March 27, 2020
Local union offices closed till April 6; Staff working remotely
EST Wayne Jennings has mandated the closure of all local union offices until April 6, 2020. At that time, we will determine next steps. We will continue to provide all forms of service and support to our members. For locals that do not have an online dues payment system in place, a staff member will go into the office one or two days a week to process dues payments. Local leaders will inform members of scheduled operation days.
Communicate with local agents via email and phone
Please use the contact information below to get in touch with your local representative. If you must visit an office to pay dues, please practice social distancing of 6 feet or more and wash your hands or complete hand sanitization upon entering and exiting the building.
Inform your union representative of COVID-19-related job changes
Let your local union rep know if jobs are delayed or cancelled due to COVID-19 concerns. See below for further guidance on steps to take if your employment is affected.
SSMRC business agent contact info
Eastern Region
Cliff Tucker, Local # 1000 (Florida): 813.990.9857;
Paul L. French, Local #2411 (Florida-Jacksonville): 904-534-925;
Michael Hamilton, Local # 1263 (Georgia & Carolinas): 770-883-7525;
Charles Smith, Local # 1263 (Georgia & Carolinas): 704-303-2932;
Central Region
Clint Smith, Local #1192 (Alabama): 205-789-9299;
Lessie Roberts, Local #1192 (Alabama): 251-454-5771;
William W Condon III (Tennessee-Chattanooga): 423-320-2306;
Steven C. Williams, Local #1554 (Tennessee-Nashville): 615-474-9696;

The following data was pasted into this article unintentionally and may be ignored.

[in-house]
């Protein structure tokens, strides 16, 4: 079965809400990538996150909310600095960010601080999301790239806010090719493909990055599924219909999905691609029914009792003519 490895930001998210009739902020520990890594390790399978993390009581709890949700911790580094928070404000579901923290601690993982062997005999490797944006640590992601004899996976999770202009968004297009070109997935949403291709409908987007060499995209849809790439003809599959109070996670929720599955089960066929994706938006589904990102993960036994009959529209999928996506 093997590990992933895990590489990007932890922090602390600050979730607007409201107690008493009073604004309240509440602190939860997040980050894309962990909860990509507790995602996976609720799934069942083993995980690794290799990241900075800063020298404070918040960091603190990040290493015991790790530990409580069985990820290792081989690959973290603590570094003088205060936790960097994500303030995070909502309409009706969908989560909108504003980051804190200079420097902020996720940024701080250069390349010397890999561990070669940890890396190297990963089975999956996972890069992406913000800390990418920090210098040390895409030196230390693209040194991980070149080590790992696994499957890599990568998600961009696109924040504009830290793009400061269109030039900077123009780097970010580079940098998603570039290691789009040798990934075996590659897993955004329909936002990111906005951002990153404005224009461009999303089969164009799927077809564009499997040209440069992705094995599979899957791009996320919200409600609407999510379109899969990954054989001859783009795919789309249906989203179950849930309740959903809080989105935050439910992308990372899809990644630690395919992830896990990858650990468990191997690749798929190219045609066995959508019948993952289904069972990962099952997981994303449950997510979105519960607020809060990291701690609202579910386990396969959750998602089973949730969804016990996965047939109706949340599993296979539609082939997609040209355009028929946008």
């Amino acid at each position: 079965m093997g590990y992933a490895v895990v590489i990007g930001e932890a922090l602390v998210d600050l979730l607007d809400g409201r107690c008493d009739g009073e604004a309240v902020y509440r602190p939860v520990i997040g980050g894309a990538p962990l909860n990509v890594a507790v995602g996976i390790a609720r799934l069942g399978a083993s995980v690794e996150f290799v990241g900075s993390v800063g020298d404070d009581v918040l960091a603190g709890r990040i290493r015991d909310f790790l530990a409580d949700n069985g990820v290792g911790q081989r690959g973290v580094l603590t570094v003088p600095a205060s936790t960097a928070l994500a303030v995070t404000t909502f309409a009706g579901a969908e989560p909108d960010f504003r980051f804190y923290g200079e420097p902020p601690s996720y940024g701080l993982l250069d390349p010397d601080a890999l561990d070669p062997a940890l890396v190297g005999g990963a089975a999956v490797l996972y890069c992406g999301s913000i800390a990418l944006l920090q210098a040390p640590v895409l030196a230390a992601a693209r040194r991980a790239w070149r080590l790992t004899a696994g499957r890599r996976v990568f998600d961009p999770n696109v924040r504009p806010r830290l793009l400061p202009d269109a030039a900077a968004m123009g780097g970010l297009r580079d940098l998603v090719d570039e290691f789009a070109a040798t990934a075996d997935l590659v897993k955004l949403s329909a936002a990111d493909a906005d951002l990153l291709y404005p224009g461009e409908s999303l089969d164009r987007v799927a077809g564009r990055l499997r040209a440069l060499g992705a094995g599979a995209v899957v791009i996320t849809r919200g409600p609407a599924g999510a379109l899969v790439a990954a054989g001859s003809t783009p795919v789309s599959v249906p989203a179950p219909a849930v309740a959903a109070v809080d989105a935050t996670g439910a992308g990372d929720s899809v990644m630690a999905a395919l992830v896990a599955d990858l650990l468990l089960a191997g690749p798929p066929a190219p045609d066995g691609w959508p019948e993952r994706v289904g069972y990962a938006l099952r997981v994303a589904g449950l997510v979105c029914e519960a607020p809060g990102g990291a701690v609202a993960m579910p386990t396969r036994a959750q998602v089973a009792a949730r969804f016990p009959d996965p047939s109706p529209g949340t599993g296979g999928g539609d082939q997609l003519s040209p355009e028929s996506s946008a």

Western Region
Matthew Nowlin, Local #216 (Arkansas): 479-747-6279;
Donnie Newton, Local #216 (Oklahoma): 405-365-1909;
Mike Hines (Mike), Local #729 (Louisiana): 713-305-5477;
Keith Branham, Local #1421 (Texas-Arlington): 682-251-6066;
Dwight G Murrah, Local #2232 (Texas-Houston): 281-468-1035;
Victor G Sanchez, Local #2232 (Texas-Houston): 832.835.8090;
Training Qualification/Certification Credentials Extended
Because local training classes and sessions at the Carpenters International Training Center are temporarily suspended, the Carpenters International Training Fund is extending qualification and certification credentials run through CITF for up to 90 days for members whose credentials are set to expire during the closures. This will allow affected members to remain on job sites. The extension includes rigging and building envelope certifications. CITF will monitor the situation and reevaluate every 30 days. If you have questions or concerns regarding the extensions, contact your business agent or training department.
SSMRC Regional Updates